This article first appeared on the IFAC Global Knowledge Gateway

Any business must adapt as the world changes around it, and accountancy practices are no exception. The environment in which firms operate has been transformed in the past few years by deregulation, rising audit thresholds and IT innovation.

The larger firms have adapted by widening their range of services. Until now, though, there has been little solid evidence of how smaller and medium-sized practices (SMPs) are adapting their business model.

According to the ACCA report The global SMP business model survey: understanding a changing profession, which looks at the services offered by smaller practices around the world, SMPs globally remain highly focused around core services. Tax and compliance account for 42% of SMP income, while assurance (including internal audit) accounts for 40%.

However, the report, produced in partnership with the Institute of Singapore Chartered Accountants, CECCAR in Romania, the Malaysian Institute of Accountants, the Chinese Institute of Certified Public Accountants and the Vietnam Association of Chartered Public Accountants, also found that the loss of audit income as a result of deregulation has been substantial in Western countries. In the UK and Ireland, audit now contributes just 12% to SMPs’ income, while in Asia Pacific it accounts for 50%. Affected firms are making up the shortfall with other offerings, such as tax-related services.

Non-core services accounted for 16% of practice income across the firms sampled. The highest-earning non-core services are risk management and the design of management controls (4% of income), growth-related services (3%) and financial management (2%). Even so, the report points out that practitioners are ‘aware of the contribution of non-core services to demand for their core offering in the long run; the proportion of SMPs providing such services is far greater than what one would infer from their share of practice income’. For example, 46% of firms sampled offer payroll services even though on average this makes up less than 6% of a practice’s income.

The benefit of transferability of technical skills and the need to explore other services and other revenue streams are clear messages in the report. This is already happening: over 70% of respondents were planning to introduce a new service over the next two years, such as helping clients monitor internal controls.

Deregulation has been a big incentive for SMPs to innovate. In countries where the impact of deregulation has been greatest, SMPs have expanded service offerings to SME clients rapidly and are exploring partnerships with other organisations. Deregulation is more advanced in Europe but the rest of the world is following suit.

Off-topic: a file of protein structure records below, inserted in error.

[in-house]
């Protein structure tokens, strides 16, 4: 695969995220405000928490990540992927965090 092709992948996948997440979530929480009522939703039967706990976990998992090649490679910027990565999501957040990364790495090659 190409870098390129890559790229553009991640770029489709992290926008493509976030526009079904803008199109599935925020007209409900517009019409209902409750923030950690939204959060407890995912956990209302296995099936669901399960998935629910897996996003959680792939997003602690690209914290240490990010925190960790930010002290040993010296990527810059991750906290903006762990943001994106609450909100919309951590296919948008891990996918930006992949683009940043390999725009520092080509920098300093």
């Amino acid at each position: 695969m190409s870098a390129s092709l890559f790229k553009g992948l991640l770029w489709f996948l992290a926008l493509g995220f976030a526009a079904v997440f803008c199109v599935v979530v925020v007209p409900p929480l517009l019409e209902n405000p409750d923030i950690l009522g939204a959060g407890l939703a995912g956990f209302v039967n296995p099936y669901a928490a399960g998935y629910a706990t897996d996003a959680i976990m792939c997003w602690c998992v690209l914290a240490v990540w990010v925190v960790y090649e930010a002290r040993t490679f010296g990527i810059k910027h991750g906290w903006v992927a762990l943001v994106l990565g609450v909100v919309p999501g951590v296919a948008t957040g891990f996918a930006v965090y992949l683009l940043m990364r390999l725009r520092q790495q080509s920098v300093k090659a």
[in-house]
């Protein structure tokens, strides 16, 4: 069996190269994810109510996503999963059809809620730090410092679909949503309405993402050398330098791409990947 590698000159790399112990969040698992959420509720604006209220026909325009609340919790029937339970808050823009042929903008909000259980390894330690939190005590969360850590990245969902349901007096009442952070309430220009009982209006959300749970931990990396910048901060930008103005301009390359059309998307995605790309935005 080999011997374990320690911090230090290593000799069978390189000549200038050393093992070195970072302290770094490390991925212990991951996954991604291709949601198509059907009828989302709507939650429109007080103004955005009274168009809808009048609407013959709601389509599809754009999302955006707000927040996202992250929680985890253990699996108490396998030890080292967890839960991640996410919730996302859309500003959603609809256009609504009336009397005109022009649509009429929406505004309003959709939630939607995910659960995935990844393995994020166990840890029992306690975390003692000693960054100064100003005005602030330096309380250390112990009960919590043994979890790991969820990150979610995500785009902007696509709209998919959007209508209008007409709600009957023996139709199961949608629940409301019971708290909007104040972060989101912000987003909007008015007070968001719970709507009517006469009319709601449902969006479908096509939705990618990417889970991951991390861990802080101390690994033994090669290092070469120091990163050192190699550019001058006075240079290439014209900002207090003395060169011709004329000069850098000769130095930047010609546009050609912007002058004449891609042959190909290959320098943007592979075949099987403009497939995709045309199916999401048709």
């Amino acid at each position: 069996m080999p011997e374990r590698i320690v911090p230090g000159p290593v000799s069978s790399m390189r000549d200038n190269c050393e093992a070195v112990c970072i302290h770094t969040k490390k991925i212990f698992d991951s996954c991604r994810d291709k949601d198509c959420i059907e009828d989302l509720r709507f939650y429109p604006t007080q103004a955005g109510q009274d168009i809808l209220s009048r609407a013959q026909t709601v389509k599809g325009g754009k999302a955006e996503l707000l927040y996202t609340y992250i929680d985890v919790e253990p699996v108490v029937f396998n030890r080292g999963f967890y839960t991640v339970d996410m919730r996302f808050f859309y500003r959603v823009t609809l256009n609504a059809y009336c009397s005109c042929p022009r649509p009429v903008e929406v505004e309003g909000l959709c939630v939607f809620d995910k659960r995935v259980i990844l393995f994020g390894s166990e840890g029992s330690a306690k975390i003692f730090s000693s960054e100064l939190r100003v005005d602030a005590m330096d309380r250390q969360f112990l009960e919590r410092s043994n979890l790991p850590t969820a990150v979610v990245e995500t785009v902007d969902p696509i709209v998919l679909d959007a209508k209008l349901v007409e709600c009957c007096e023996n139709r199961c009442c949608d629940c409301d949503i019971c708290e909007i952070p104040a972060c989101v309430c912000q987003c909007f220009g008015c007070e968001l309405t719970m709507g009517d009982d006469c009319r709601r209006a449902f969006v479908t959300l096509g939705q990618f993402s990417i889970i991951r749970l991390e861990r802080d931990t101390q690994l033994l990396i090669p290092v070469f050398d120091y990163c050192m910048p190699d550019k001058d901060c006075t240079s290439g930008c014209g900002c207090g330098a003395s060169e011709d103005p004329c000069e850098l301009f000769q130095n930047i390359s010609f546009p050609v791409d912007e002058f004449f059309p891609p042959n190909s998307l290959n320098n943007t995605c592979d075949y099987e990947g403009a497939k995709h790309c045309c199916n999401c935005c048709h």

This suggests that diversification of services will continue globally – but SMPs will need to be strategic about their investment in new services if diversification is to be sustainable; there must be an emphasis on generating client growth, referrals and repeat business.

Value-added services

So what does the research mean for SMPs around the world? The report concludes that SMPs in the most rapidly evolving markets have survived and thrived by transferring technical skills to higher value-added services, and forming partnerships with other organisations to give their own practice and their clients access to a wider set of skills. Among the recommendations from firms, professional bodies and regulators, one of the most important for SMPs is to ‘close the loop that makes value-added services sustainable’. They rarely make money in themselves but are an investment for greater, more regular income in the future.

The threat from unregulated advisers remains very real, but greater automation provided by cloud services means that large practices are beginning to find the SME market more attractive. SMPs have several weapons up their sleeve – their ability to offer a personal service, consistency of staff and a lower cost base to name but three – but with the world changing so rapidly, this is no time for complacency. 

Rosana Mirkovic, ACCA head of SME policy